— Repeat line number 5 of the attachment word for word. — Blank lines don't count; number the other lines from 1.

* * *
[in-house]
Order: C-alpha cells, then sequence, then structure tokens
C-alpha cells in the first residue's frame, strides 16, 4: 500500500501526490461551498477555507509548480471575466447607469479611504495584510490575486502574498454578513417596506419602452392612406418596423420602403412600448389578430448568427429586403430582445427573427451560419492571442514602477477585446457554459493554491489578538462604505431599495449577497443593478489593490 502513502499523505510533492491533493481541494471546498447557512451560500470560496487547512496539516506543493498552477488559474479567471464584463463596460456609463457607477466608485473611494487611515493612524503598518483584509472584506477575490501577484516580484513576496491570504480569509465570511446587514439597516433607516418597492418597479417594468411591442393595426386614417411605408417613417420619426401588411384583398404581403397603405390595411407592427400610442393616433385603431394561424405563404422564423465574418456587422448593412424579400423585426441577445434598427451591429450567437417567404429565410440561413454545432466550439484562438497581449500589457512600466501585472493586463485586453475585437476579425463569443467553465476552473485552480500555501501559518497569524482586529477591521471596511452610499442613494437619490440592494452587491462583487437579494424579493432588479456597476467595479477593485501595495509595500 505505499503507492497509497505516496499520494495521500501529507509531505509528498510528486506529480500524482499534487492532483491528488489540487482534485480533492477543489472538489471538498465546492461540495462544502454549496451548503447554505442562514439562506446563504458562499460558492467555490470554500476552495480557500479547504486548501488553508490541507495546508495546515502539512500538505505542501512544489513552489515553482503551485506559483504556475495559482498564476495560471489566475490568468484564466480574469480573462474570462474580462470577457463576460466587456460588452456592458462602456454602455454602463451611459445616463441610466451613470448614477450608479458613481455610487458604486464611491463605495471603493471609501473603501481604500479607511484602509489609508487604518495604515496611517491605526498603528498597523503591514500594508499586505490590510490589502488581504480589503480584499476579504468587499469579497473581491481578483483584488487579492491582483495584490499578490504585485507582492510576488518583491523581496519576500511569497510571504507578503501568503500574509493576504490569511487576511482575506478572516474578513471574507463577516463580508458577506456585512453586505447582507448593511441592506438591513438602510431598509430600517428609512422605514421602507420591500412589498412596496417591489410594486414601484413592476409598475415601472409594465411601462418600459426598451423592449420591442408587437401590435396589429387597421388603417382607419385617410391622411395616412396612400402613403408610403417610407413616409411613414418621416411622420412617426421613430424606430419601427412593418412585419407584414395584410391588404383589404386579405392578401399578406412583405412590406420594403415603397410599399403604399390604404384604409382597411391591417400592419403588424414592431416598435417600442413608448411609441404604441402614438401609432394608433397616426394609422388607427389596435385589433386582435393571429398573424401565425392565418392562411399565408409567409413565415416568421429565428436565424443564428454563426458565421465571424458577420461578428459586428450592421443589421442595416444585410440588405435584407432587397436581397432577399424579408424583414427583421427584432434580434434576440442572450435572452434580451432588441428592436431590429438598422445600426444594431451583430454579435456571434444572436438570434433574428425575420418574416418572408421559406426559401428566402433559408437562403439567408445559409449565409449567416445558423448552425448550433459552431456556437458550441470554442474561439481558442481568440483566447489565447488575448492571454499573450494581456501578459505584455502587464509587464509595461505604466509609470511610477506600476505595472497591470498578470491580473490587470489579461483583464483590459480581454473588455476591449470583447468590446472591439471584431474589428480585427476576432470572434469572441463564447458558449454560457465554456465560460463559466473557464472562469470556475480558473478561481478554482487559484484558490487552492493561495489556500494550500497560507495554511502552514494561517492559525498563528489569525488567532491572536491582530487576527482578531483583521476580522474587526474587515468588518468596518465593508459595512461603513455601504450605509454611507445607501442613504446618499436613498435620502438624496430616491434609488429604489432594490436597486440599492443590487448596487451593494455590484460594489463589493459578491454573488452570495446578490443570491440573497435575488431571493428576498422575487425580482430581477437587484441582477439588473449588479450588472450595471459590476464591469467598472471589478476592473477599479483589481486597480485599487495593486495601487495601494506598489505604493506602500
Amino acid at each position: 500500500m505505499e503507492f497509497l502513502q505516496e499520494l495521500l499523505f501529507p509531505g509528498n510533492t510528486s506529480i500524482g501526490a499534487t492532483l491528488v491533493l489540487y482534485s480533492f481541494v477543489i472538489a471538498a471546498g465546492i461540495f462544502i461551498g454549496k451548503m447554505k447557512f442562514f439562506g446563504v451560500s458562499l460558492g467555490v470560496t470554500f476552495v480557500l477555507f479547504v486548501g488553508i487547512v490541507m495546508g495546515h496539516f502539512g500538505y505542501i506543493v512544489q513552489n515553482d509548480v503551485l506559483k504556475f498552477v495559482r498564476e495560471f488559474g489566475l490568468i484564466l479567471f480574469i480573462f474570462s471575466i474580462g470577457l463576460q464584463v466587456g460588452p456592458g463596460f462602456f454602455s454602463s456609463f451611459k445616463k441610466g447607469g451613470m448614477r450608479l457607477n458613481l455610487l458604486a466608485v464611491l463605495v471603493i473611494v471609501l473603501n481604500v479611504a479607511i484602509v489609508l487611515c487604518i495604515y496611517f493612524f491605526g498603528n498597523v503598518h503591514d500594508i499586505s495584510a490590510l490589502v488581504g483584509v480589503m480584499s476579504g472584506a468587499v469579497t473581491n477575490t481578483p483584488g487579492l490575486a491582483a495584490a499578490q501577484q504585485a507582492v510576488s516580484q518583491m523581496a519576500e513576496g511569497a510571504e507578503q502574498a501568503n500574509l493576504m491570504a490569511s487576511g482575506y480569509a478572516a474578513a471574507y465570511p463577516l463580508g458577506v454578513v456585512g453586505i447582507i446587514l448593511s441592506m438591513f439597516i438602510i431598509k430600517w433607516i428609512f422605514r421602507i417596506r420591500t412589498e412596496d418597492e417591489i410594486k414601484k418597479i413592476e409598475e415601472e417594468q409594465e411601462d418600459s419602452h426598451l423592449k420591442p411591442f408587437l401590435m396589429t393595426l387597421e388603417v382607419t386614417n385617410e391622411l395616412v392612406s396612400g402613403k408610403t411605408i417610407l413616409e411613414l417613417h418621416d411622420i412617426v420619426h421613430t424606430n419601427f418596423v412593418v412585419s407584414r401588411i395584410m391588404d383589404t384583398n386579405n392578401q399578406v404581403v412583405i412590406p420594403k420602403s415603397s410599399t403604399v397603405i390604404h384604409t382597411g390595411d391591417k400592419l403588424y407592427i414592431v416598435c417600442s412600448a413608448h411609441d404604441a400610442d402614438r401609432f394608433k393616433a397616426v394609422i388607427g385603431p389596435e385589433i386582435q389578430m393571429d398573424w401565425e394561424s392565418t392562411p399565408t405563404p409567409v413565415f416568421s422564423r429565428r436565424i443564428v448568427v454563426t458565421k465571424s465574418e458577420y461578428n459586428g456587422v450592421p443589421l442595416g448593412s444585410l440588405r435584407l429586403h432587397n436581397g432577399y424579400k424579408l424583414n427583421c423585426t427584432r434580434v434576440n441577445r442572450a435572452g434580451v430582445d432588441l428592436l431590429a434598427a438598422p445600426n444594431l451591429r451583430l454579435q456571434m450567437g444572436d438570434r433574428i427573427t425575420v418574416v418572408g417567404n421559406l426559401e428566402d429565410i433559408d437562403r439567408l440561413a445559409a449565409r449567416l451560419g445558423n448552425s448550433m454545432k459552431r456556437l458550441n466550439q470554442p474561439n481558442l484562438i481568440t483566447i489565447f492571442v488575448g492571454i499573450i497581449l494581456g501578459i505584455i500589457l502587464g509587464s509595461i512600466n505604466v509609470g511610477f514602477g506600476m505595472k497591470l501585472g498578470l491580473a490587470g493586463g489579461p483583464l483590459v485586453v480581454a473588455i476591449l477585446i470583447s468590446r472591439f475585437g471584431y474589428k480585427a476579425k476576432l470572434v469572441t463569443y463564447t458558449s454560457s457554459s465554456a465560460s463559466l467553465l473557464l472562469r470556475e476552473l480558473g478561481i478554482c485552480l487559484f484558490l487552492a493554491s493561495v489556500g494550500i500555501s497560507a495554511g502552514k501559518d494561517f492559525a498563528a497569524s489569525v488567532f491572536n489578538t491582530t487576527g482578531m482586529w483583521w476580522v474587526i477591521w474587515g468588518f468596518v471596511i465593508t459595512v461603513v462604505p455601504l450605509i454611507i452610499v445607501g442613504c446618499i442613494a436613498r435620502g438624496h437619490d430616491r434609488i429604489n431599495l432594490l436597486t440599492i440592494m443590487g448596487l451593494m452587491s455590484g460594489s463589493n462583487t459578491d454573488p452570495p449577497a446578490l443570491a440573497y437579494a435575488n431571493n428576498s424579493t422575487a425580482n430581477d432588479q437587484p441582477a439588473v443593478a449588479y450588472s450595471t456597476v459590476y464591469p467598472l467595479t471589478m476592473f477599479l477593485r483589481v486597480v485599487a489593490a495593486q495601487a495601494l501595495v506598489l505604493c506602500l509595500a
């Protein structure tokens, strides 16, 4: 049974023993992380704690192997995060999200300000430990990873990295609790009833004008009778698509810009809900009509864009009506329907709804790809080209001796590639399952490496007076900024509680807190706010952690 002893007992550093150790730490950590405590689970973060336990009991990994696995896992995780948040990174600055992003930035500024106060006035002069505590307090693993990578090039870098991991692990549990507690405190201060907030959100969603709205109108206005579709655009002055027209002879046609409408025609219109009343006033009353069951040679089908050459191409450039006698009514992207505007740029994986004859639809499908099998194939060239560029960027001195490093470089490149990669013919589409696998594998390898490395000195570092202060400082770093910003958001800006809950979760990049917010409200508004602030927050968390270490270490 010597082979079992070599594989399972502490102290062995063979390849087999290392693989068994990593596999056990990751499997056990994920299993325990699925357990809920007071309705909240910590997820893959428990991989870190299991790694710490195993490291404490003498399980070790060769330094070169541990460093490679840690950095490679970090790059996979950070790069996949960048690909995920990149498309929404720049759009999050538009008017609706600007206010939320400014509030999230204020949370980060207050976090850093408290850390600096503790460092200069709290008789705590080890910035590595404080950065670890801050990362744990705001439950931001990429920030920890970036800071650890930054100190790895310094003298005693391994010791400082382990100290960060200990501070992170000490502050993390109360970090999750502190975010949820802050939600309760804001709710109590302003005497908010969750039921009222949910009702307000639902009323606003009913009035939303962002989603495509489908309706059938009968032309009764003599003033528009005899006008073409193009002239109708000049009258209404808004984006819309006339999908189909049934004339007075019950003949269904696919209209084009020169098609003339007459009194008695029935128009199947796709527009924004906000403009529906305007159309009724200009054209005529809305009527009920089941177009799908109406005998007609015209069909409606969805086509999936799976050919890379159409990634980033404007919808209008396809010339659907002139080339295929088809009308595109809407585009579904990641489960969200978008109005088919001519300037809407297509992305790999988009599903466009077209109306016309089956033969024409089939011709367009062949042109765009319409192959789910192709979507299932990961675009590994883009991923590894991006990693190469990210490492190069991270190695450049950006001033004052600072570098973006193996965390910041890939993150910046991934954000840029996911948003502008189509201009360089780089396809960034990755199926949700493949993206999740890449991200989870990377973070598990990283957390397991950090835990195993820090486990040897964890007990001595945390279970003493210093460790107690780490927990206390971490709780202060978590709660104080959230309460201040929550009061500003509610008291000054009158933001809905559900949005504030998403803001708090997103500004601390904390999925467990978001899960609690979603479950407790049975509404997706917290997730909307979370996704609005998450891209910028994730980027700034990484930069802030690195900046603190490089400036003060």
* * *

């Protein structure tokens, strides 16, 4: 049974023993992380704690192997995060999200300000430990990873990295609790009833004008009778698509810009809900009509864009009506329907709804790809080209001796590639399952490496007076900024509680807190706010952690 002893007992550093150790730490950590405590689970973060336990009991990994696995896992995780948040990174600055992003930035500024106060006035002069505590307090693993990578090039870098991991692990549990507690405190201060907030959100969603709205109108206005579709655009002055027209002879046609409408025609219109009343006033009353069951040679089908050459191409450039006698009514992207505007740029994986004859639809499908099998194939060239560029960027001195490093470089490149990669013919589409696998594998390898490395000195570092202060400082770093910003958001800006809950979760990049917010409200508004602030927050968390270490270490 010597082979079992070599594989399972502490102290062995063979390849087999290392693989068994990593596999056990990751499997056990994920299993325990699925357990809920007071309705909240910590997820893959428990991989870190299991790694710490195993490291404490003498399980070790060769330094070169541990460093490679840690950095490679970090790059996979950070790069996949960048690909995920990149498309929404720049759009999050538009008017609706600007206010939320400014509030999230204020949370980060207050976090850093408290850390600096503790460092200069709290008789705590080890910035590595404080950065670890801050990362744990705001439950931001990429920030920890970036800071650890930054100190790895310094003298005693391994010791400082382990100290960060200990501070992170000490502050993390109360970090999750502190975010949820802050939600309760804001709710109590302003005497908010969750039921009222949910009702307000639902009323606003009913009035939303962002989603495509489908309706059938009968032309009764003599003033528009005899006008073409193009002239109708000049009258209404808004984006819309006339999908189909049934004339007075019950003949269904696919209209084009020169098609003339007459009194008695029935128009199947796709527009924004906000403009529906305007159309009724200009054209005529809305009527009920089941177009799908109406005998007609015209069909409606969805086509999936799976050919890379159409990634980033404007919808209008396809010339659907002139080339295929088809009308595109809407585009579904990641489960969200978008109005088919001519300037809407297509992305790999988009599903466009077209109306016309089956033969024409089939011709367009062949042109765009319409192959789910192709979507299932990961675009590994883009991923590894991006990693190469990210490492190069991270190695450049950006001033004052600072570098973006193996965390910041890939993150910046991934954000840029996911948003502008189509201009360089780089396809960034990755199926949700493949993206999740890449991200989870990377973070598990990283957390397991950090835990195993820090486990040897964890007990001595945390279970003493210093460790107690780490927990206390971490709780202060978590709660104080959230309460201040929550009061500003509610008291000054009158933001809905559900949005504030998403803001708090997103500004601390904390999925467990978001899960609690979603479950407790049975509404997706917290997730909307979370996704609005998450891209910028994730980027700034990484930069802030690195900046603190490089400036003060």